Collecting Oil

Collecting Oil

Bob
Bob

May 18th, 2010, 2:06 am #1

Maybe you heard about this . . . .

These guys work for CW Roberts, big contractor in Walton County,
Florida. They have just received a contract to do the "HAY THING"
for all 26 miles of Walton County, Florida beaches including
Sandestin.

They start off-shore with tug boats and barges spreading or blowing
the hay over the oil.

http://www.youtube.com/watch?v=k5SxX2EntEo
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Nat
Joined: January 1st, 1970, 12:00 am

May 18th, 2010, 4:28 am #2

Well that is interesting. I just wonder if it will really work in the real world like it does in a metal bowl. I haven't seen it discussed in the news.

And the oil spill in very much in the news down here. Even though it is still hundreds of miles away the "oil spill report" has become a regular part of the nightly weather forecasts- just as if it was a hurricane- they show where it is- and where they think it is going. At this point they think it will start moving south but (hopefully) will pass far enough off shore from our beaches that it will be no problem here as it heads for the keys.
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Marseil
Marseil

May 18th, 2010, 9:20 am #3

Maybe you heard about this . . . .

These guys work for CW Roberts, big contractor in Walton County,
Florida. They have just received a contract to do the "HAY THING"
for all 26 miles of Walton County, Florida beaches including
Sandestin.

They start off-shore with tug boats and barges spreading or blowing
the hay over the oil.

http://www.youtube.com/watch?v=k5SxX2EntEo
Very interesting video.... I'll be happy to know if it works at see as it is demonstrated here....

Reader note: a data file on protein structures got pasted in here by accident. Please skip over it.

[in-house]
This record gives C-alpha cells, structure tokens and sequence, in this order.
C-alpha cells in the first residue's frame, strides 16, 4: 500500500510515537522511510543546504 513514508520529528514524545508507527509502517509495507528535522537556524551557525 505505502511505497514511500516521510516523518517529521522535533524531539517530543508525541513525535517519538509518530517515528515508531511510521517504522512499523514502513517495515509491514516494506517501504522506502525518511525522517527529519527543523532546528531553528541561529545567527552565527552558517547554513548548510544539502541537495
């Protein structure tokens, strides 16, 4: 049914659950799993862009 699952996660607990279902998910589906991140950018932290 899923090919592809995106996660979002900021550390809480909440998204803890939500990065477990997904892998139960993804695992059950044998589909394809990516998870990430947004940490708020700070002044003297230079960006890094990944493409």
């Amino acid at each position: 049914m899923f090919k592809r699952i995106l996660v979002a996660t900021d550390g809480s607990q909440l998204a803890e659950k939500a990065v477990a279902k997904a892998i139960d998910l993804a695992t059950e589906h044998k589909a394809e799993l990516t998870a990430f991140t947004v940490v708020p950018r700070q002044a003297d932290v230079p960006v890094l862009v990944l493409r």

About this oil story, I'm just disappointed it does not seem to trigger any reflexion about the all-car all-oil society.

And also, I've heard nothing about potential pollution on Mexico and Caribbean shores. Is it that the oil goes only one way or that the information system only looks one way?

Marseil.
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Nat
Joined: January 1st, 1970, 12:00 am

May 18th, 2010, 1:31 pm #4

What they think will happen is that it will be picked up by a "loop current" which flows southeast from the mid Gulf of Mexico and then meets up with the big "Gulf stream"- which flows from the Caribbean northeast towards Europe so it will be carried away from the Caribbean.

. . . .

But by the time it crosses the Atlantic ocean it will be so diluted with much of it sinking or evaporating that it isn't expected to be much of a problem there. The biggest threat is to the keys and southeast Florida where the Gulf stream runs close to the coast.

Of course, as with hurricanes, the exact path varies with weather conditions and is subject to change.
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